30 April 2008

Random Thoughts

This was just too rich to pass up. The headline reads: "People of Lesbos take gay group to court over term 'Lesbian'." I guess Lesbosian just doesn't sound right. Lesbosite? Lesbiot? Lesbo?

What about Greek?

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The emoluments of power? "TROUBLED WA Opposition leader Troy Buswell has broken down in tears at a press conference and admitted he sniffed the chair of a female Liberal Party staffer." [Sorry, I couldn't help posting this one.]

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Good News! "In the battle of Iraq, the United States and our allies have prevailed." Oh, wait. That was five years ago.

Footnote to the above: From a strategic point of view, it's long been my opinion that the Soviet invasion and occupation of Afghanistan was the efficient cause of the fall of the U.S.S.R. Not the ballyhooed Reagan "Mr. Gorbachev, tear down this wall" rhetoric. They brought it on themselves by overreaching. Happens all the time. Strategic miscalculation on this order can bring down the economy of an empire. It seems to me the U.S. is now approaching the same point: GWB's adventure in Iraq is crippling the U.S. economy, not to mention sapping our moral strength. Does this augur change in America on the order of what happened under Gorbachev/Yeltsin? Who's to say? But it is important to pay attention. The fatuous rhetoric continues to deceive: "We're just in the mopping up and rebuilding stage." "Victory (however defined) continues to elude." " We've been so successful we can't pull out now." "If we pull out, all hell will break loose." "If we don't fight the terrorists over there, we'll have to fight them over here." "We're not bogged down in a quagmire, we just can't leave yet."

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Speaking of rhetoric: When you hear someone bashing a theory of justice as fairness as a "redistribution of wealth" in this day and age in the United States, they don't mean selling off the public holdings at bargain basement prices or giving massive tax breaks and incentives to cronies and corporate confederates which, in turn, deprives the rest of the society of social services, education, infrastructure, etc. No, they mean something else altogether.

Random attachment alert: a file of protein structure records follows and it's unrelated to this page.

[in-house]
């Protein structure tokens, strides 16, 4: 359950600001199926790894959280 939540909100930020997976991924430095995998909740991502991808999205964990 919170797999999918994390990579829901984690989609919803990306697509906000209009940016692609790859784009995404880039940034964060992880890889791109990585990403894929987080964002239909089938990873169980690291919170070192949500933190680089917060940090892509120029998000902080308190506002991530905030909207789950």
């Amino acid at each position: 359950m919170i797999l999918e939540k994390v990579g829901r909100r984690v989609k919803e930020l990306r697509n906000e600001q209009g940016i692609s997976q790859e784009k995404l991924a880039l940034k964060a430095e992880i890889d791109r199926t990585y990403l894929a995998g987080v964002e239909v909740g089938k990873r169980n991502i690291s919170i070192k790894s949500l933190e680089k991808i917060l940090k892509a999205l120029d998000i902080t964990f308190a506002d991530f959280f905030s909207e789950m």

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Here's a fascinating article by David Byrne from Wired magazine about the economics of the music industry. Funny story: some years ago I was taking my son to see a movie on the Upper West Side of Manhattan where we lived then. It was a weekday afternoon showing of "Babe", you know the talking pig movie. It wasn't the first time I'd been. (The kid loved it.) It was the first show of the day and there were maybe 20-25 people there. Anyway, I was first in line when they opened the theater and was standing downstairs at the popcorn stand and this guy behind me starts talking about the movie to his kid. With my back turned, I weigh in. "Oh, yeah. I think it ought to be nominated for Best Picture and not just Best Animated Feature." I turn around and smile and, of course, there's David Byrne. Then he says this: "Oh, I voted for it." We nodded politely.

btw: the guy's got a pretty cool website and blogs with some regularity.

I ran across this article while researching two separate ideas for blogging: 1) modes of publication for fiction (indy, small press vs. agented, mega-corporate; and 2) the place of popular musics such as rock, jazz, rap, country, world, folk, etc. in the pantheon/canon of high art (e.g., opera, chamber music, symphonies, ballet, etc.)—with the obvious analogy to the genre vs. "literary fiction" arguments. Look for them.

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1 comment:

May said...

Wouldn't "Greek" be a bit too generic?